Review: On his three previous solo albums as Blanck Mass, Fuck Buttons member Benjamin John Power offered up abstract but enjoyable blends of ambient, drone, IDM and electronics. On "Animated Violence Mild", his first full-length for two years, Power has decided to take a far more dystopian path, blending ear-catching, synth-pop influenced melodies with thrusting, doom-laden techno rhythms, growling aural textures, industrial strength noise and hybrid electronic power-pop. It's an ear-catching affair, with highlights including the boisterous, distorted techno-pop of "House Vs House", the post-apocalyptic power-trance rush of "Hush Money", the hypnotic, maximal ambient movements of "Creature/West Fuqua" and the pulsating intensity of "Wings Of Hate".
Review: Canadian sonic experimentalist Tim Hecker has long been a celebrated exponent of the ambient art form. Since the mid 1990s, he's released a series of acclaimed albums that blur the boundaries between art, music and experimentation, concocting stunning soundscapes through the use of simple melodies, dense, FX-laden instrumentation and alien chord sequences. On the oddly-titled "Ravedeath, 1972", he continues his one-man journey into the echo-laden heart of soundscape electronica. His compositions are at times quiet and fragile ("No Drums"), at others bold and queasily discordant (the two-part "Hatred Of Music"), but they're rarely less than breathlessly beautiful. The three-part "In The Air" is, in particular, quite stunning.
Review: After slowly building his career over the last few years via well-received singles on Rave Or Die, Khemina Records and, most recently, Perc Trax, Guillaume Labadie delivers his hotly anticipated debut album. It's something of a beast, too, with 12 lengthy tracks spread across two CDs. After scene-setting via a constantly-building blast of symphonic synth strings, new wave style guitars and crashing drum rolls ("The Beginning of the End"), Labadie sprints through bombastic, mind-altering stompers ("Crossing The Mirror"), dark and twisted soundscapes ("Impossible Love"), distorted techno thumpers ("The Night Is Our Kingdom", "You Are Not Alone"), redlined downtempo soundscapes (the filthy "Partner In Crime"), industrial strength insanity ("Romantic Pyscho") and pitch-black throb-jobs ("Eternity Is Burning").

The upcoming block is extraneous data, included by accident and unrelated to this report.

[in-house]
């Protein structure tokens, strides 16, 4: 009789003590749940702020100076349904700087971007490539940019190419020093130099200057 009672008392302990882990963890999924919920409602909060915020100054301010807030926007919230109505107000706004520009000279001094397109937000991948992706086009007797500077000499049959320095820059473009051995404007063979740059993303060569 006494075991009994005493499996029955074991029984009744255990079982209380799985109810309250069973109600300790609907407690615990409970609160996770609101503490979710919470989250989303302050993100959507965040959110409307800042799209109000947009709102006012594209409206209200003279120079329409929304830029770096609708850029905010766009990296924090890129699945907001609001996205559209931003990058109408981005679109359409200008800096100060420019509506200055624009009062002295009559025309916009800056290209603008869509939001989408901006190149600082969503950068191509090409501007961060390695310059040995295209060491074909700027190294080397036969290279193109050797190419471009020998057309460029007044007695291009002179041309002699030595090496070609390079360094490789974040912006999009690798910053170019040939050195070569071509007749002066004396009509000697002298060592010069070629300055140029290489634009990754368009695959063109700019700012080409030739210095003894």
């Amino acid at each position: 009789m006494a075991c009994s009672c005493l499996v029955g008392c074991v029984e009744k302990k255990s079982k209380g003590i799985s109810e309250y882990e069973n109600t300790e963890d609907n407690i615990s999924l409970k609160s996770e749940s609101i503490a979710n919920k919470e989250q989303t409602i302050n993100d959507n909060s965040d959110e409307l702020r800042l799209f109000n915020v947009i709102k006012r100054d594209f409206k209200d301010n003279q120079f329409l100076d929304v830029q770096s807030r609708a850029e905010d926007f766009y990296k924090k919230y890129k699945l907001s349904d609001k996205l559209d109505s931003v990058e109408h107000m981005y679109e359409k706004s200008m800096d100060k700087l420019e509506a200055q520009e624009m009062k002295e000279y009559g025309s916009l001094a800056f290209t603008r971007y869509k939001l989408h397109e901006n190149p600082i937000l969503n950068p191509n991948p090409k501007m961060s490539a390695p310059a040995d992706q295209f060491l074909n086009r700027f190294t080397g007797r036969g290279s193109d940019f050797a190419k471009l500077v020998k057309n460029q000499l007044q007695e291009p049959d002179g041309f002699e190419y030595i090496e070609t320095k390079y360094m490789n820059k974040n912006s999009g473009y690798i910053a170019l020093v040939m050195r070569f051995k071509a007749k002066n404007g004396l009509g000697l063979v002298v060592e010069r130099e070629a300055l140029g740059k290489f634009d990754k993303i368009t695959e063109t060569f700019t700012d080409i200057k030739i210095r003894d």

Review: Cabaret Voltaire co-founder Richard H. Kirk, once one of electronic music's most prolific artists, has been surprisingly quiet of late. In fact, Daesin is his first album of new material since 2011. As you might expect, it's particularly obtuse, with the forthright experimentalist producing the kind of set worthy of the Cabs in their early '80s pomp. While there are moments of fleeting positivity - see the intergalactic industrial funk of "Do it Right Now", the shoegaze-goes-Italo throb of "Radioactive Water" and EBM onslaught "20 Block Lockdown" - for the most part the album is as formidably fuzzy, moody and foreboding. That means raw, heavy, effects-laden guitar textures, trippy electronics, steel-clad drum machine beats and, for the first time in a decade, Kirk's gnarled vocals.
Review: Liaisons Dangereuses self-titled debut album was not an immediate success on its' release in 1981, but its' influence would spread far and wide. Almost entirely made up of synthesized rhythms, chords and melodies - with the addition of stylish vocals from all three band members - it would help define the "electronic body music sound". It quickly became a big record in both Detroit and Chicago, inadvertently helping to inspire the nascent techno and house scenes. Listening again to this reissue, it's amazing how well the music as aged. While heavy on stylish posturing, it still sounds thrillingly futuristic and alien. It should be an essential purchase for anyone with even the smallest interest in the history and development of electronic music.
Review: During the 1960s and '70s, Masayuki's Takayangi's out-there band New Direction Unit was responsible for some seriously weird, wild and wonderful albums. "April Is The Cruellest Month", which was recorded in 1975 but first released in 1991, is one of the most inspired. The band's approach was to create aural chaos via the use of improvised free-jazz solos, mind-altering extended solos from guitarist Takayangi, and heaps of fuzz-fuelled white noise. On "April Is The Cruellest Month", this chaos results in a trio of razor-sharp pieces: the becalmed, atmospheric and slightly melancholic "What Have We Given?", the free-rock implosion of "My Friend, Blood Shaking The Heart" and mutilated soundtrack jazz opener "We Have Existed".